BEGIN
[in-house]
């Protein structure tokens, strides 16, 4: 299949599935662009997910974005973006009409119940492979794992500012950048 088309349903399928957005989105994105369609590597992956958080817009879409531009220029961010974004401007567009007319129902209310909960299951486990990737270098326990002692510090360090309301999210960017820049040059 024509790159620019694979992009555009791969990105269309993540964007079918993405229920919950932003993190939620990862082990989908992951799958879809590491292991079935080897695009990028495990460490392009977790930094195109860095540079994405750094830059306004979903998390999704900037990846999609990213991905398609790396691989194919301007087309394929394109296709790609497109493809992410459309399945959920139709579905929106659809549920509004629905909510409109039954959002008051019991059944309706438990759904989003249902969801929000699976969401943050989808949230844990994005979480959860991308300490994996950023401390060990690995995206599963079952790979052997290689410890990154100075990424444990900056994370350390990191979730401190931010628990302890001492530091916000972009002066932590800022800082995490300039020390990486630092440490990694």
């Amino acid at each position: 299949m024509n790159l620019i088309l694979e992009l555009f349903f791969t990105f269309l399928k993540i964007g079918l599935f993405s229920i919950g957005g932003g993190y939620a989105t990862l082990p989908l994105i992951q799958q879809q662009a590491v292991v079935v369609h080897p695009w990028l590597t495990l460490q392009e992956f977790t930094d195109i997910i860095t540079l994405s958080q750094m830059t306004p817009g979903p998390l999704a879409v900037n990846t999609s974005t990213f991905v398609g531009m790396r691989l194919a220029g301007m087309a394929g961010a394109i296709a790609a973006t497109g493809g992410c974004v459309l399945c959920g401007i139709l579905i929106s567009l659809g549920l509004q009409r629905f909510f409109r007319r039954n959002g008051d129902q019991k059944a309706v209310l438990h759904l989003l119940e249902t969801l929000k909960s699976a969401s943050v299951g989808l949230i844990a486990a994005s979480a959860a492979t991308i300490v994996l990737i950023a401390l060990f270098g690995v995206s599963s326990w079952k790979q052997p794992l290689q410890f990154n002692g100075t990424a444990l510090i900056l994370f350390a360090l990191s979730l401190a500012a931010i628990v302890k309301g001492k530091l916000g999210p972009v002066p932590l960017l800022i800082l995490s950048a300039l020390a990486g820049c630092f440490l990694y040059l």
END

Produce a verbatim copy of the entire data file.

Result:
[in-house]
């Protein structure tokens, strides 16, 4: 299949599935662009997910974005973006009409119940492979794992500012950048 088309349903399928957005989105994105369609590597992956958080817009879409531009220029961010974004401007567009007319129902209310909960299951486990990737270098326990002692510090360090309301999210960017820049040059 024509790159620019694979992009555009791969990105269309993540964007079918993405229920919950932003993190939620990862082990989908992951799958879809590491292991079935080897695009990028495990460490392009977790930094195109860095540079994405750094830059306004979903998390999704900037990846999609990213991905398609790396691989194919301007087309394929394109296709790609497109493809992410459309399945959920139709579905929106659809549920509004629905909510409109039954959002008051019991059944309706438990759904989003249902969801929000699976969401943050989808949230844990994005979480959860991308300490994996950023401390060990690995995206599963079952790979052997290689410890990154100075990424444990900056994370350390990191979730401190931010628990302890001492530091916000972009002066932590800022800082995490300039020390990486630092440490990694």
């Amino acid at each position: 299949m024509n790159l620019i088309l694979e992009l555009f349903f791969t990105f269309l399928k993540i964007g079918l599935f993405s229920i919950g957005g932003g993190y939620a989105t990862l082990p989908l994105i992951q799958q879809q662009a590491v292991v079935v369609h080897p695009w990028l590597t495990l460490q392009e992956f977790t930094d195109i997910i860095t540079l994405s958080q750094m830059t306004p817009g979903p998390l999704a879409v900037n990846t999609s974005t990213f991905v398609g531009m790396r691989l194919a220029g301007m087309a394929g961010a394109i296709a790609a973006t497109g493809g992410c974004v459309l399945c959920g401007i139709l579905i929106s567009l659809g549920l509004q009409r629905f909510f409109r007319r039954n959002g008051d129902q019991k059944a309706v209310l438990h759904l989003l119940e249902t969801l929000k909960s699976a969401s943050v299951g989808l949230i844990a486990a994005s979480a959860a492979t991308i300490v994996l990737i950023a401390l060990f270098g690995v995206s599963s326990w079952k790979q052997p794992l290689q410890f990154n002692g100075t990424a444990l510090i900056l994370f350390a360090l990191s979730l401190a500012a931010i628990v302890k309301g001492k530091l916000g999210p972009v002066p932590l960017l800022i800082l995490s950048a300039l020390a990486g820049c630092f440490l990694y040059l």